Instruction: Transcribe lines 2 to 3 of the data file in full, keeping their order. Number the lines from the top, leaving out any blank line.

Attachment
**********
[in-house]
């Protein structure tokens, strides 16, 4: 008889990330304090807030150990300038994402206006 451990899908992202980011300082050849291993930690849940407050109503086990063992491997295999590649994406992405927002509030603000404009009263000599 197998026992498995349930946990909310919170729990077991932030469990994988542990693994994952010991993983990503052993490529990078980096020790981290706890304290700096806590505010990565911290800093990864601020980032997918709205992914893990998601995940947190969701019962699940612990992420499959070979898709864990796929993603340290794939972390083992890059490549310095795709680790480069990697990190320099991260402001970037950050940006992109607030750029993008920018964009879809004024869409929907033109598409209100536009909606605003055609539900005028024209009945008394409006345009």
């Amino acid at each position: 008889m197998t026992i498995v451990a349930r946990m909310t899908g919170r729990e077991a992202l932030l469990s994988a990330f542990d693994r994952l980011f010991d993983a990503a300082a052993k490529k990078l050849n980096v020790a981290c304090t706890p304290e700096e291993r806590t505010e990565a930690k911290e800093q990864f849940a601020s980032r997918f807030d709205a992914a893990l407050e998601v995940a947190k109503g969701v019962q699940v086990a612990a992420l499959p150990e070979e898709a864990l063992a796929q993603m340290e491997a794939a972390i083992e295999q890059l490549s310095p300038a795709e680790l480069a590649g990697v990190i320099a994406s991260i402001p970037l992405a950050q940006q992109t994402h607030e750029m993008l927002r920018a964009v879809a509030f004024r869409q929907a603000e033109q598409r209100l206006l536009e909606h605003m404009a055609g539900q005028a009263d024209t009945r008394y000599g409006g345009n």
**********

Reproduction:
């Protein structure tokens, strides 16, 4: 008889990330304090807030150990300038994402206006 451990899908992202980011300082050849291993930690849940407050109503086990063992491997295999590649994406992405927002509030603000404009009263000599 197998026992498995349930946990909310919170729990077991932030469990994988542990693994994952010991993983990503052993490529990078980096020790981290706890304290700096806590505010990565911290800093990864601020980032997918709205992914893990998601995940947190969701019962699940612990992420499959070979898709864990796929993603340290794939972390083992890059490549310095795709680790480069990697990190320099991260402001970037950050940006992109607030750029993008920018964009879809004024869409929907033109598409209100536009909606605003055609539900005028024209009945008394409006345009």
């Amino acid at each position: 008889m197998t026992i498995v451990a349930r946990m909310t899908g919170r729990e077991a992202l932030l469990s994988a990330f542990d693994r994952l980011f010991d993983a990503a300082a052993k490529k990078l050849n980096v020790a981290c304090t706890p304290e700096e291993r806590t505010e990565a930690k911290e800093q990864f849940a601020s980032r997918f807030d709205a992914a893990l407050e998601v995940a947190k109503g969701v019962q699940v086990a612990a992420l499959p150990e070979e898709a864990l063992a796929q993603m340290e491997a794939a972390i083992e295999q890059l490549s310095p300038a795709e680790l480069a590649g990697v990190i320099a994406s991260i402001p970037l992405a950050q940006q992109t994402h607030e750029m993008l927002r920018a964009v879809a509030f004024r869409q929907a603000e033109q598409r209100l206006l536009e909606h605003m404009a055609g539900q005028a009263d024209t009945r008394y000599g409006g345009n």